THE People’s National Movement’s (PNM) Colm Imbert said yesterday Central Bank Governor Jwala Rambarran and the Government must come clean about plans to dispose of the assets of CL Financial.
Imbert said too much silence surrounds the handling of Clico’s substantial assets and it could lead to the perception that “deals are being made” to dispose of the assets before the next general election.
The Diego Martin North/East MP was speaking at a press conference yesterday at the Office of the Leader of the Opposition on Charles Street, Port of Spain, called to address the party’s concerns over the new foreign exchange system implemented by the Central Bank and the handling of Clico.
Imbert said the assets of the fallen financial giant were still considerable and included One Woodbrook Place, Angostura Ltd, Home Construction Ltd, Colfire, Millennium Park and Methanol Holdings.
“People don’t realise the assets the Central Bank is playing with,” Imbert said.
He said a wall of secrecy has gone up around the disposal plans and the Opposition maintains its call for a clear Government policy on the matter.
Imbert said hints of sales of some assets have so far come “through the grapevine” and include the sale of Atlantic Plaza and Valpark Shopping Plaza.
He said Rambarran is more or less sitting in complete control of the situation but that no information is forthcoming.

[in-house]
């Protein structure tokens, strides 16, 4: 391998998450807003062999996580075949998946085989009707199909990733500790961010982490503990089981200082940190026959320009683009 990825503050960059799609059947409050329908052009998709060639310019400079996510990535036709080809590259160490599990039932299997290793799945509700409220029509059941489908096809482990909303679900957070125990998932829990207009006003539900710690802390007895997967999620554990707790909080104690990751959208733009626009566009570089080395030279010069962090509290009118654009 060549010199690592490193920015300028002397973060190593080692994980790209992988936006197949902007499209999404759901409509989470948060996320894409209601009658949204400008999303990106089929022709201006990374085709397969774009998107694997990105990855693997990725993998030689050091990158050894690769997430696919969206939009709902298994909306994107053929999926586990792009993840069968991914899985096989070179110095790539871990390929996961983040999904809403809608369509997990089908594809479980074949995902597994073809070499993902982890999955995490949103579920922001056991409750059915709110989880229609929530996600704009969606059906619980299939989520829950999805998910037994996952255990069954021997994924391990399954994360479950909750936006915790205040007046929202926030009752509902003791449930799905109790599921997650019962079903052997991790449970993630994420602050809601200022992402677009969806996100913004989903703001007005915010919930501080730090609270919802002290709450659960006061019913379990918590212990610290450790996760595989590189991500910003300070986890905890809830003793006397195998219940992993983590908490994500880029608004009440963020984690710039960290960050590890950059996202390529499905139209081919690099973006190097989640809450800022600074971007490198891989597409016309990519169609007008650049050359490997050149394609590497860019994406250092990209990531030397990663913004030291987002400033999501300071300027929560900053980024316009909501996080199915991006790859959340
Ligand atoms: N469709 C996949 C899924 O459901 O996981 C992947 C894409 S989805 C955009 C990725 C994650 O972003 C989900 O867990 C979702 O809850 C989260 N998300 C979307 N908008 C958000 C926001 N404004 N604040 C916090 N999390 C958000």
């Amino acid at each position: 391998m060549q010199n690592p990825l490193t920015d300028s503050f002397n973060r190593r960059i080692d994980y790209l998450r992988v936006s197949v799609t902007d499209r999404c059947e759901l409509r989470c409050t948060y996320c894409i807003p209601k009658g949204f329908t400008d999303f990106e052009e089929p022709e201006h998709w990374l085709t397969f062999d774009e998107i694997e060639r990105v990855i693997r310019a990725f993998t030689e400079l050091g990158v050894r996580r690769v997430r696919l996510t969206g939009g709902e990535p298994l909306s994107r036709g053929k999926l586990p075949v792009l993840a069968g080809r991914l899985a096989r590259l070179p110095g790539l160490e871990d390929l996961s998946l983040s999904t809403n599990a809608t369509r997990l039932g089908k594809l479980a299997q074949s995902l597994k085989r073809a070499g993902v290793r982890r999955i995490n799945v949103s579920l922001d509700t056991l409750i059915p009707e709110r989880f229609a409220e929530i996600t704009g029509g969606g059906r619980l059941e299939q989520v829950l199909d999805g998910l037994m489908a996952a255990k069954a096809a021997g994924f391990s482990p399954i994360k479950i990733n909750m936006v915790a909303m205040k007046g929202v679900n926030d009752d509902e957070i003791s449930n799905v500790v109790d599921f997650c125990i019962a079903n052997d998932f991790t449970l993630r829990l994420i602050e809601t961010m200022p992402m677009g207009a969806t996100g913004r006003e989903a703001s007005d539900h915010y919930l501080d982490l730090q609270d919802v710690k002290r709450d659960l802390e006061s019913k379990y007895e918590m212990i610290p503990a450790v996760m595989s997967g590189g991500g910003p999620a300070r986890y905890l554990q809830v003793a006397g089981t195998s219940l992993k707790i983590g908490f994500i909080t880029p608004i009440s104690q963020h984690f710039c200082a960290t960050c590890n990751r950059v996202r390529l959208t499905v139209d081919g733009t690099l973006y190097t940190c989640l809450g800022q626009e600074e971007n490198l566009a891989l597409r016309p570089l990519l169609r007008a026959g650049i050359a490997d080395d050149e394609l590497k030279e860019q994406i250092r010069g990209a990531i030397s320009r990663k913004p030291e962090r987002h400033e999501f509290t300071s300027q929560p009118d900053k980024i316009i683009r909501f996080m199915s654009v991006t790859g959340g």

The PNM had in May this year criticised the Bank’s new system as having the potential to create a foreign exchange blackmarket that has not been seen in Trinidad and Tobago since the 1980s.
Opposition Senator Dr Lester Henry, who also spoke yesterday, said in May that the new system, introduced on April 1, expanded the pool of authorised dealers for US currency from the six commercial banks to 12 entities, including Development Finance Ltd, Neal and Massy Finance, Ansa McAL Finance, and General Finance Corporation.
He had said that the Central Bank now also allowed the big foreign exchange earners such as Petrotrin, NGC, PCS Nitrogen and bpTT (who earn approximately US$5 billion a year), to allocate a 25 per cent portion of their foreign exchange earnings to any one of the 12 players.
Henry said the only way the current system will be able to sustain itself is through frequent injections of foreign exchange and that what is now being experienced is an “artificial shortage”.
The currency is there, he said, but is simply not available to small users.